Nitrate free meat (bacon, sausage, ham, turkey) Veggie/fruit plate (Carrots, Cucumbers, pineapple, apple, strawberries) Yogurt cup (Low sugar version) Eggs (hard boiled, scrambled, over easy) Protein Smoothie – Formula provided at the bottom of this article Drink water – at least 8 ounces for breakfast
Leave these foods out for the morning and tell them that this is breakfast. They don’t have to eat it, but they cannot have anything else. Now, you may feel the urge to engage in a drive by shooting of Regel PharmaLab. Please resist this urge. You have to be tough and persistent for a few days to start to see the benefits. I have never seen a child last very long on a self imposed “hunger strike.” They will eventually eat, I promise. By the way, you might feel empowered now that you have control of a part of your child’s life. You may feel like you can get them to do something like chores. My recommendation is to go slow and give this new change a little while to settle in before pushing further.
Bring the veggie/fruit plate out for snack time. Suggest that they drink 8 ounces of water with the snack. You might be surprised by the amount of food that is eaten off this plate.
Another area that I think children can benefit more from is their activity level. I have two in elementary school and I get frustrated when they tell me that they did not have PE, recess or some activity each day. I understand that teachers have to get through the material, but the kids need to move and get their heart rate up. So this summer make sure that they are moving for an hour or two every day. Find ways to get their heart rate up for extended periods of time. One study (2) (see reference below) showed that exercise can improve the problem-solving skills we use to plan and organize. As an additional benefit, they sleep better.
I have challenged my 10 year old to go running with me a few mornings a week this summer. Start out at 1/2 mile and move up every day till you both are running without stopping for 30 minutes. If you reach this level more than likely you have run a 5K. So sign up for a 5K run and train with your child for the 5K. Some of the 5K’s that are coming up at the end of the summer are:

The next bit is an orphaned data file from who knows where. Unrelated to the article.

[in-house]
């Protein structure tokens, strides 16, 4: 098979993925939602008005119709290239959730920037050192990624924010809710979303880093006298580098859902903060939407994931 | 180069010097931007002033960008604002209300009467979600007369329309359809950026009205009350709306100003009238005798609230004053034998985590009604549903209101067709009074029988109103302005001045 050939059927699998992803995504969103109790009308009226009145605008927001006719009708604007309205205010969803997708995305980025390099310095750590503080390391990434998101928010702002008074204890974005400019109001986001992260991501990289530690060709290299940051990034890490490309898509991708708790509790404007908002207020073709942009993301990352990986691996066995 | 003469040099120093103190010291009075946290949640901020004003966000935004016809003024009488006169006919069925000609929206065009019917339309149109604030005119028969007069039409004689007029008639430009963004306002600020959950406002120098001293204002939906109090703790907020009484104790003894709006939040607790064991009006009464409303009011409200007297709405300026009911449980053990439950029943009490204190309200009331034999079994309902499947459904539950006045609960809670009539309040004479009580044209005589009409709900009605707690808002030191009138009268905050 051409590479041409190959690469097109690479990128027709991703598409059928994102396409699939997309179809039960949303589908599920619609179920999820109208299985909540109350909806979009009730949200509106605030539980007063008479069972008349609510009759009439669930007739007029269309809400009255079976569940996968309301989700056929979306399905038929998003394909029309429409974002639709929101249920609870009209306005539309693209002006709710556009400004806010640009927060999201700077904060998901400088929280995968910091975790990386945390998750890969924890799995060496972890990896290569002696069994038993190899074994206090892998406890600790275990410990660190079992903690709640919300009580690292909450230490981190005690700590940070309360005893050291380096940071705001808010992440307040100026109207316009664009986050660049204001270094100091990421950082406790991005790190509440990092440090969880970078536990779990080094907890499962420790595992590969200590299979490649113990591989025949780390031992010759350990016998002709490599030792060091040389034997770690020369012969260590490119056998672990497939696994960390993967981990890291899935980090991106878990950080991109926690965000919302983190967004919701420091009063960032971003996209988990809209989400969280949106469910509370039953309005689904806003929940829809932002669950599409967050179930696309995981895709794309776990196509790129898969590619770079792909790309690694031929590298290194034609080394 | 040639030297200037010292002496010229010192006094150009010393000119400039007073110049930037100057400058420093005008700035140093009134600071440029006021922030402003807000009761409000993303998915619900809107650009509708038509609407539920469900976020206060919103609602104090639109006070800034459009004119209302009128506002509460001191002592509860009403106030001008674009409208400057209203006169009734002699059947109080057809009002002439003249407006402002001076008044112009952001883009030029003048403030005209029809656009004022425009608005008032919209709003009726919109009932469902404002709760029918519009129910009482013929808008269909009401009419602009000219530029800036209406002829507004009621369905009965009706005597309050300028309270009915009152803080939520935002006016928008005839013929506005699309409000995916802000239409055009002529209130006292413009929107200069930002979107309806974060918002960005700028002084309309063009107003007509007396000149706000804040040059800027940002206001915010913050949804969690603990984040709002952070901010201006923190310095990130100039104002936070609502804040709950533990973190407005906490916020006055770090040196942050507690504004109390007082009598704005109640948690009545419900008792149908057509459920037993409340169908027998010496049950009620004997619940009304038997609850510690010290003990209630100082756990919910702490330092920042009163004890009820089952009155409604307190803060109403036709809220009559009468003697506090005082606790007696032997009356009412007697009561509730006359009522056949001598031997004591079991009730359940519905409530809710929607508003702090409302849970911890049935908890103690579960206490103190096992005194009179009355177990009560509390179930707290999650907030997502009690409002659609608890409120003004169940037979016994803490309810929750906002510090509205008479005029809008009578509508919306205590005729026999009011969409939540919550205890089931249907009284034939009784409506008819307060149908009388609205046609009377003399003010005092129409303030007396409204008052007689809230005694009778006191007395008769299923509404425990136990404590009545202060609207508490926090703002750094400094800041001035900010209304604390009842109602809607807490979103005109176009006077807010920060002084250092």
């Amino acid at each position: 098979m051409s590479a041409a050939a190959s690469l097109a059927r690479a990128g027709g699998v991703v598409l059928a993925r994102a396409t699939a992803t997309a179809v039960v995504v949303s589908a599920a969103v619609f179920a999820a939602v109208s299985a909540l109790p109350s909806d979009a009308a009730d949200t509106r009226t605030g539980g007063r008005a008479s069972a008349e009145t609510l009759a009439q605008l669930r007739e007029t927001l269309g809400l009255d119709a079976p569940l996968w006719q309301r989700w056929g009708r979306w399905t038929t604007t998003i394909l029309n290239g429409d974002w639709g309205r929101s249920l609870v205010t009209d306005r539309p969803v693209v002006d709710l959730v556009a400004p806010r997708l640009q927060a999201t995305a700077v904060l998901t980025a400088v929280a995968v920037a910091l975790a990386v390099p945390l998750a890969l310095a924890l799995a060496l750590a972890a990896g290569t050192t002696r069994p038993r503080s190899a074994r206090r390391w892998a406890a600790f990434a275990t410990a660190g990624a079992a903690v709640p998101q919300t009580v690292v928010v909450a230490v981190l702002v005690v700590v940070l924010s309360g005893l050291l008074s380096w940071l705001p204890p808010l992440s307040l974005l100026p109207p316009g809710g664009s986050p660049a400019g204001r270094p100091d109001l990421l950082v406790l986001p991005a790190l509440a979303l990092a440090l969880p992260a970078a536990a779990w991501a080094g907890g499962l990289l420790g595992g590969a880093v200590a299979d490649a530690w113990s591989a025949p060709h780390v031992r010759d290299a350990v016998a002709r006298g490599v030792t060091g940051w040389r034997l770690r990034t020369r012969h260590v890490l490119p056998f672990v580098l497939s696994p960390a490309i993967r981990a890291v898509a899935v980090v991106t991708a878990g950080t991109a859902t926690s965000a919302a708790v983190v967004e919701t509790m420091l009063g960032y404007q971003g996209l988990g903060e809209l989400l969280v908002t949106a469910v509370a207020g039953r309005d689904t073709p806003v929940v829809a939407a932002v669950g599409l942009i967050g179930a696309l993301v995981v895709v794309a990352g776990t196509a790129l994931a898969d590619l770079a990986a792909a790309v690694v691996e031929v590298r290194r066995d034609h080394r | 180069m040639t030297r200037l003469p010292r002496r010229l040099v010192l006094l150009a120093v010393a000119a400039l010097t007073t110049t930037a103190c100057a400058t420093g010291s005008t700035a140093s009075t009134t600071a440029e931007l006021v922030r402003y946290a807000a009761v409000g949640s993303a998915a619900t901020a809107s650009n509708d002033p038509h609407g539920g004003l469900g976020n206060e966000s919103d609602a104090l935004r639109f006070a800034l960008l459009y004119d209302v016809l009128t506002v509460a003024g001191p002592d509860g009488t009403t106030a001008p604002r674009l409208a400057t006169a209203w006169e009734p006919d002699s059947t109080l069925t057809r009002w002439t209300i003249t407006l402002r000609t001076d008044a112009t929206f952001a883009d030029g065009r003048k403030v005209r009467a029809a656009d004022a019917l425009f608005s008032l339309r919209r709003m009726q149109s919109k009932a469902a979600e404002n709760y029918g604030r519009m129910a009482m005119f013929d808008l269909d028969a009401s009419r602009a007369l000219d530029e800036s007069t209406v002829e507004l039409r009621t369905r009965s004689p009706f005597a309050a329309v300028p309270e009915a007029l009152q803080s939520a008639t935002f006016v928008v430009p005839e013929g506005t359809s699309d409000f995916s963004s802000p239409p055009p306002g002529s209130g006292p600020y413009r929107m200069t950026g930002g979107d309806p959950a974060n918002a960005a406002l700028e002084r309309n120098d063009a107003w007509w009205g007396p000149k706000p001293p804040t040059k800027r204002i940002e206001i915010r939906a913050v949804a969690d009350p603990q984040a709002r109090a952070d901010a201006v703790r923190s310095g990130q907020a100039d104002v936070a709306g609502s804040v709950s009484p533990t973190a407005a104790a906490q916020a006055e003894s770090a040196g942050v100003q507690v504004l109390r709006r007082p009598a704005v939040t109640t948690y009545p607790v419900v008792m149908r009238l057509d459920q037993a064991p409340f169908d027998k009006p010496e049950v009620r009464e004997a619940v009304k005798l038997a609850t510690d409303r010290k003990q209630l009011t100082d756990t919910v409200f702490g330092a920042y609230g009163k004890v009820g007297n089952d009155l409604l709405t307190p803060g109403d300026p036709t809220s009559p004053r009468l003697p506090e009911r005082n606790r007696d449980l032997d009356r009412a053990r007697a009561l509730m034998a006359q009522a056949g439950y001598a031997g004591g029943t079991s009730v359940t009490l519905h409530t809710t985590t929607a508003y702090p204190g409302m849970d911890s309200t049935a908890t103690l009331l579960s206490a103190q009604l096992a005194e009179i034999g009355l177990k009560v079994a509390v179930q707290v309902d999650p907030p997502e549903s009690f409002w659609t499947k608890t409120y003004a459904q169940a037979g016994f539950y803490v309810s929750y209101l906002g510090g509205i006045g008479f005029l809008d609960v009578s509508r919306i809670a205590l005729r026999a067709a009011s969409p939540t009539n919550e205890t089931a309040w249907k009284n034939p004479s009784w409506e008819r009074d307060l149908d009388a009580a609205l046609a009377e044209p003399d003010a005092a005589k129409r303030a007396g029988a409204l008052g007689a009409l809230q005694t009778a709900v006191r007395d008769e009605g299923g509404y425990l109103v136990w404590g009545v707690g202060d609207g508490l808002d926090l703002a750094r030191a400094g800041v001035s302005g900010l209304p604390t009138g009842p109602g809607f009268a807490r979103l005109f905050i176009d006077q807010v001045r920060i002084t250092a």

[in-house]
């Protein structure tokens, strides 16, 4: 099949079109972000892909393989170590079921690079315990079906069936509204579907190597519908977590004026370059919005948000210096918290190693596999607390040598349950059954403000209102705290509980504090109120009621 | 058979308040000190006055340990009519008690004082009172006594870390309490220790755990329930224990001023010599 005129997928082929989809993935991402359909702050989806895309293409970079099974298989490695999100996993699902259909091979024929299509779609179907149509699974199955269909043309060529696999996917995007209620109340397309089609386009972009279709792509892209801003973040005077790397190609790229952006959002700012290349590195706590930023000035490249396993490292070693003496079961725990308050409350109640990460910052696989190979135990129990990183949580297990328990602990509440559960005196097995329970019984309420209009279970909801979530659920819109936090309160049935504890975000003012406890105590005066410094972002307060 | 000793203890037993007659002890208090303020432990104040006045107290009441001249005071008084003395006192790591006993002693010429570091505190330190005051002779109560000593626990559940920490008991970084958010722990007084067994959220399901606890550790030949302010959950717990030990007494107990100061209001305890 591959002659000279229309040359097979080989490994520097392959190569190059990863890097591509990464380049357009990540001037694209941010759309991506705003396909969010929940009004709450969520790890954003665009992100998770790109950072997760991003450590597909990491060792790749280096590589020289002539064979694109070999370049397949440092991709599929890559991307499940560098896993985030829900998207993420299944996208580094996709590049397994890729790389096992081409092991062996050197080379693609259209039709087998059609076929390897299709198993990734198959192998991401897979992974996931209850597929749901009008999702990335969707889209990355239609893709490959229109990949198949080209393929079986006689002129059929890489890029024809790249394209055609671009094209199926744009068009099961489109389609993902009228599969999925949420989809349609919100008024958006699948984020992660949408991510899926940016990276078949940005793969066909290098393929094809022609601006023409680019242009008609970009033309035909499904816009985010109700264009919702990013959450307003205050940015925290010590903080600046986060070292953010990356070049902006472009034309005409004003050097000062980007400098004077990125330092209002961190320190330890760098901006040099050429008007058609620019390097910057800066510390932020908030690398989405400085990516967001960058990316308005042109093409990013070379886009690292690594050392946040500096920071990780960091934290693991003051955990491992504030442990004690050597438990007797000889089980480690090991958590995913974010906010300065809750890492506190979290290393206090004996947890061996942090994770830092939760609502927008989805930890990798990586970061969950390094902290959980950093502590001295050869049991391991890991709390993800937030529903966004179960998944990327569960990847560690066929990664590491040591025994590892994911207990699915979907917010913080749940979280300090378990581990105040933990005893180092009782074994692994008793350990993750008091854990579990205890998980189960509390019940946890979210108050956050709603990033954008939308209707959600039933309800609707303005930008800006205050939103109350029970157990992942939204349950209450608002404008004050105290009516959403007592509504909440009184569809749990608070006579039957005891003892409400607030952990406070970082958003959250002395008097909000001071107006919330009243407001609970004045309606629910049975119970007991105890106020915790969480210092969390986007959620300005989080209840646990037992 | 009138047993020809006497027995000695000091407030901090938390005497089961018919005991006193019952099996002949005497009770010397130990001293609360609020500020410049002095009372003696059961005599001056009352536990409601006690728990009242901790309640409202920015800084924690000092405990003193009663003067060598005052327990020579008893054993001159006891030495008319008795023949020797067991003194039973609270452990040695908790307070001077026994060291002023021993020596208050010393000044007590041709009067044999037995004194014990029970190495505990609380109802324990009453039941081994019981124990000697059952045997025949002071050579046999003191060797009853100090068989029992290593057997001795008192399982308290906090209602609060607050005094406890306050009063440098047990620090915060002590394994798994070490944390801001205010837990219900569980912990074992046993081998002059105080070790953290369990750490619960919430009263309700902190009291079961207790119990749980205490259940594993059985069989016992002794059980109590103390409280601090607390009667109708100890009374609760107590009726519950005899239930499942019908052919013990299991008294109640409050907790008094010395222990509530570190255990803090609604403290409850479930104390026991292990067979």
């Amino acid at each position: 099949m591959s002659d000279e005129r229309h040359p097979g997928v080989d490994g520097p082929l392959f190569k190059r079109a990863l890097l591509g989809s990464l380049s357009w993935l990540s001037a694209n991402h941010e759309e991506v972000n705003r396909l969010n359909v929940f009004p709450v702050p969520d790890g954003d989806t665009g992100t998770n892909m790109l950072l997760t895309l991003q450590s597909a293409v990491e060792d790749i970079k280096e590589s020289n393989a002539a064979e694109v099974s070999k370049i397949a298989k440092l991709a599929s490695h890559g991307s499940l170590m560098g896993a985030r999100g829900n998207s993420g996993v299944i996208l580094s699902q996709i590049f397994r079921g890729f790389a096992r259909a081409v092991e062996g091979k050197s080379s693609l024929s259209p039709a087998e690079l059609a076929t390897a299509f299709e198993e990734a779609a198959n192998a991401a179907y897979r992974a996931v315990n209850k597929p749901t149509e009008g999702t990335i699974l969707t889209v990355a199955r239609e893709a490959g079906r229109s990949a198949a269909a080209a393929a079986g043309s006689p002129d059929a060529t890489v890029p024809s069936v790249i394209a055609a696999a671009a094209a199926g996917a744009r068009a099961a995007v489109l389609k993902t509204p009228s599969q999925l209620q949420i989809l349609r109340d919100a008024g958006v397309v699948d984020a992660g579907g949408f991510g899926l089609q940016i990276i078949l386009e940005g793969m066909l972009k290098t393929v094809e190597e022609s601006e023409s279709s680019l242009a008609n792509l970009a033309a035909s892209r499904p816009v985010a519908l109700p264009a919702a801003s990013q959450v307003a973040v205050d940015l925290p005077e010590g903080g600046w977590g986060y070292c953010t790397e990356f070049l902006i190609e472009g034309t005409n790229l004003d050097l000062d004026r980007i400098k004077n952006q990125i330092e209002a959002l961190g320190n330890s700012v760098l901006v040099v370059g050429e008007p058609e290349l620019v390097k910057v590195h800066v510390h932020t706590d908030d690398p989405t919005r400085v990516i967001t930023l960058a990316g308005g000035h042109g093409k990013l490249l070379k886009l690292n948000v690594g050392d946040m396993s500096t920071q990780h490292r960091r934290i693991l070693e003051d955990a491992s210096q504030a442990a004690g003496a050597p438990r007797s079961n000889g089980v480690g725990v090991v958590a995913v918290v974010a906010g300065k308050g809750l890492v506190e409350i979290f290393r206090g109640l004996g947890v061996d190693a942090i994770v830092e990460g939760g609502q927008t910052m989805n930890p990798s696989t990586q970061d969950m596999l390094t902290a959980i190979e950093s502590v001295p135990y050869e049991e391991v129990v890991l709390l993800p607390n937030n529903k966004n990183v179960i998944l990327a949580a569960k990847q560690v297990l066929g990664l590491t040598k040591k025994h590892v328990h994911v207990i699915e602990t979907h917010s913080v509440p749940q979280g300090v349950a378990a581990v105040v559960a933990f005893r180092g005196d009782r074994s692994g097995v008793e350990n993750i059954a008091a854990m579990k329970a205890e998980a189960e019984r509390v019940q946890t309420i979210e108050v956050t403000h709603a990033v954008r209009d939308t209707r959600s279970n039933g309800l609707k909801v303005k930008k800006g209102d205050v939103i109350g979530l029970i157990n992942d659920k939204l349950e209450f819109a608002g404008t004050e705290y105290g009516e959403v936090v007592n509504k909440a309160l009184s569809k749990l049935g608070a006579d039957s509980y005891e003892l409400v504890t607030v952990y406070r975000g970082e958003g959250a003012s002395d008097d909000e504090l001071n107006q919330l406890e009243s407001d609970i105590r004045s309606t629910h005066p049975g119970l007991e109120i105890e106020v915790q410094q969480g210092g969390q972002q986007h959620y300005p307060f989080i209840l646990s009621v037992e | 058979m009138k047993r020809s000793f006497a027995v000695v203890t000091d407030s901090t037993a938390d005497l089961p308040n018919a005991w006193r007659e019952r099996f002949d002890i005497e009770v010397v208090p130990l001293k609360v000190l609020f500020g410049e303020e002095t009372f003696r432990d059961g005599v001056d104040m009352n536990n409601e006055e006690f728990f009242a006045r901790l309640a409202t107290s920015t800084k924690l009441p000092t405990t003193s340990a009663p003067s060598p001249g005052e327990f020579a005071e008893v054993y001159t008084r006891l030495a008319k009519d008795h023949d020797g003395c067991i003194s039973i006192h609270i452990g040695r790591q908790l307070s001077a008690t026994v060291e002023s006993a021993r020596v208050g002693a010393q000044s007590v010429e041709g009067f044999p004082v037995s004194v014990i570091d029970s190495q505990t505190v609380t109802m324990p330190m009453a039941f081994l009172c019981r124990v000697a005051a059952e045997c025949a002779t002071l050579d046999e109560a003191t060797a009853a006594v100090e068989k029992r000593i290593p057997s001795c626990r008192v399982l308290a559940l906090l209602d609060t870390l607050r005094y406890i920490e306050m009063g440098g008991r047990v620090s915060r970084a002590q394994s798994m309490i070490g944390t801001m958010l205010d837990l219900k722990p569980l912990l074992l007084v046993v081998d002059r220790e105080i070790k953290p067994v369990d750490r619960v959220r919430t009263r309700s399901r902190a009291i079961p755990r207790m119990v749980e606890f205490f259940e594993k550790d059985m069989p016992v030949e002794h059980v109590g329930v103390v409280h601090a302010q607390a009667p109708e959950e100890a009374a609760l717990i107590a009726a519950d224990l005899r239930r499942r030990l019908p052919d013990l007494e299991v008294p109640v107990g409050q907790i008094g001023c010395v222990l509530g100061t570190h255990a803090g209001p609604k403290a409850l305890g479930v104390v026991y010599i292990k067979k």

September 26th – Sole to Soul 5K – Idlewild Presbyterian Church – Register October 17th – Fast and Furriest 5k – (Run/Walk with your dog) – Register November 7th – Race for Grace 5K – Shady Grove Presbyterian Church
Follow these recommendations for getting started running. Click here
Omega 3’s – Increased DHA has been shown to improve symptoms of ADHD. (make sure the one you choose contains at least 200 mg of DHA) Magnesium Glycinate – 100 mg at bedtime. Click here for more on Magneisum. Multi-vitamin (one that contains Methylcobalamin as B-12, Pyridoxyl-5-Phosphate as B6, and Riboflavin-5-phosphate as B2 and Zinc as Zinc Monomethionine) Phosphatidyl Serine – 100 mg per day. This one only works when taken with DHA (see above). This nutrient makes up the membrane or skin of cells. Phosphatidyl Serine protects the nerve and brain cells. I will have more on Phosphatidy Serine in another article coming soon.
Download more on nutrient kits from Regel containing the nutrients listed above. http://regelpharmalab.com/why-regel/perfect-protein-powder
I have had the opportunity to consult with several families over the last few years and I would be happy to discuss this further. Let me know if you would like me to customize a regimen for your child.
Please leave comments on what you think of the information. Is it possible to make these changes? Have you already made these changes? If so, what is your experience?
1. J Sleep Res. 2006 Dec;15(4):403-14. Prevalence of sleep problems and their association with inattention/hyperactivity among children aged 6-15 in Taiwan. Shur-Fen Gau S1.
2. Arch Clin Neuropsychol. 2012 Mar;27(2):225-37. doi: 10.1093/arclin/acr094. Epub 2012 Feb 3. Effect of acute exercise on executive function in children with attention deficit hyperactivity disorder. Chang YK1, Liu S, Yu HH, Lee YH.
3. J Atten Disord. 2013 Nov 8. Increased Erythrocyte Eicosapentaenoic Acid and Docosahexaenoic Acid Are Associated With Improved Attention and Behavior in Children With ADHD in a Randomized Controlled Three-Way Crossover Trial. Milte CM, Parletta N, Buckley JD, Coates AM, Young RM, Howe PR.